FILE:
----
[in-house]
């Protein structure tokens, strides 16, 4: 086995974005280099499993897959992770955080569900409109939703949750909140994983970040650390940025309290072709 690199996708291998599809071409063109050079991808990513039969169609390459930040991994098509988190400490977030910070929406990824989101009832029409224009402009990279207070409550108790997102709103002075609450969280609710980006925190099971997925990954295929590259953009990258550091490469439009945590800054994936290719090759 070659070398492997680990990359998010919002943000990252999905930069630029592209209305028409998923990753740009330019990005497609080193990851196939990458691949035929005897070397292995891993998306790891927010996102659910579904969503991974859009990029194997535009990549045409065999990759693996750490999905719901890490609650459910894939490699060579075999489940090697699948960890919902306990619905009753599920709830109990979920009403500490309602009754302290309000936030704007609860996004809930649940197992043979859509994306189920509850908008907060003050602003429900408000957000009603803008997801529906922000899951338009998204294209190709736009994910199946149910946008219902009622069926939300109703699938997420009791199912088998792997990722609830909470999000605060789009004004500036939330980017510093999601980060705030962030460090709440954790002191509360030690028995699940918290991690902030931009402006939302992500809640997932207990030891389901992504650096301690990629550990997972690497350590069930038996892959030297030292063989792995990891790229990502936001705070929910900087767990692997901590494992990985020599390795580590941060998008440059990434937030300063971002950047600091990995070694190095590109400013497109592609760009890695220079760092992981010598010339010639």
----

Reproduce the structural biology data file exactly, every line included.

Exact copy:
[in-house]
């Protein structure tokens, strides 16, 4: 086995974005280099499993897959992770955080569900409109939703949750909140994983970040650390940025309290072709 690199996708291998599809071409063109050079991808990513039969169609390459930040991994098509988190400490977030910070929406990824989101009832029409224009402009990279207070409550108790997102709103002075609450969280609710980006925190099971997925990954295929590259953009990258550091490469439009945590800054994936290719090759 070659070398492997680990990359998010919002943000990252999905930069630029592209209305028409998923990753740009330019990005497609080193990851196939990458691949035929005897070397292995891993998306790891927010996102659910579904969503991974859009990029194997535009990549045409065999990759693996750490999905719901890490609650459910894939490699060579075999489940090697699948960890919902306990619905009753599920709830109990979920009403500490309602009754302290309000936030704007609860996004809930649940197992043979859509994306189920509850908008907060003050602003429900408000957000009603803008997801529906922000899951338009998204294209190709736009994910199946149910946008219902009622069926939300109703699938997420009791199912088998792997990722609830909470999000605060789009004004500036939330980017510093999601980060705030962030460090709440954790002191509360030690028995699940918290991690902030931009402006939302992500809640997932207990030891389901992504650096301690990629550990997972690497350590069930038996892959030297030292063989792995990891790229990502936001705070929910900087767990692997901590494992990985020599390795580590941060998008440059990434937030300063971002950047600091990995070694190095590109400013497109592609760009890695220079760092992981010598010339010639």